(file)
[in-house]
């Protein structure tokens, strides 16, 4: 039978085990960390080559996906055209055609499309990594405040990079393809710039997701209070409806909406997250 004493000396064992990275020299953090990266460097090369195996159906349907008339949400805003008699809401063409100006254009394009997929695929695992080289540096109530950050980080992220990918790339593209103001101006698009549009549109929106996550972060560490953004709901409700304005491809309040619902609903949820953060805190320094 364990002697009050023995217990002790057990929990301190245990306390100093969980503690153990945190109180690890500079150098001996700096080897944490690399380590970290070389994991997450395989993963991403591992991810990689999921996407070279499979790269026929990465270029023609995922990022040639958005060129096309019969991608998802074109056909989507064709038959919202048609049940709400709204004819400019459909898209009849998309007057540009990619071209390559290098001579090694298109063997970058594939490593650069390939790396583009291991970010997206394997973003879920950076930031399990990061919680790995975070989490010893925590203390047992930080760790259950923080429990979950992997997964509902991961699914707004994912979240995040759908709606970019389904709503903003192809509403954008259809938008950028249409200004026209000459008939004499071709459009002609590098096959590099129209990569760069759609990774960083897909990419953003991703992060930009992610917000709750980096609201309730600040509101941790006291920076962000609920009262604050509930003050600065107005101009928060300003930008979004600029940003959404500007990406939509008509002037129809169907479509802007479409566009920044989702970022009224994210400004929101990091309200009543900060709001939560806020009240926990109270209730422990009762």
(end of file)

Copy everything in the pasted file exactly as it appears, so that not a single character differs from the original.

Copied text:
[in-house]
């Protein structure tokens, strides 16, 4: 039978085990960390080559996906055209055609499309990594405040990079393809710039997701209070409806909406997250 004493000396064992990275020299953090990266460097090369195996159906349907008339949400805003008699809401063409100006254009394009997929695929695992080289540096109530950050980080992220990918790339593209103001101006698009549009549109929106996550972060560490953004709901409700304005491809309040619902609903949820953060805190320094 364990002697009050023995217990002790057990929990301190245990306390100093969980503690153990945190109180690890500079150098001996700096080897944490690399380590970290070389994991997450395989993963991403591992991810990689999921996407070279499979790269026929990465270029023609995922990022040639958005060129096309019969991608998802074109056909989507064709038959919202048609049940709400709204004819400019459909898209009849998309007057540009990619071209390559290098001579090694298109063997970058594939490593650069390939790396583009291991970010997206394997973003879920950076930031399990990061919680790995975070989490010893925590203390047992930080760790259950923080429990979950992997997964509902991961699914707004994912979240995040759908709606970019389904709503903003192809509403954008259809938008950028249409200004026209000459008939004499071709459009002609590098096959590099129209990569760069759609990774960083897909990419953003991703992060930009992610917000709750980096609201309730600040509101941790006291920076962000609920009262604050509930003050600065107005101009928060300003930008979004600029940003959404500007990406939509008509002037129809169907479509802007479409566009920044989702970022009224994210400004929101990091309200009543900060709001939560806020009240926990109270209730422990009762």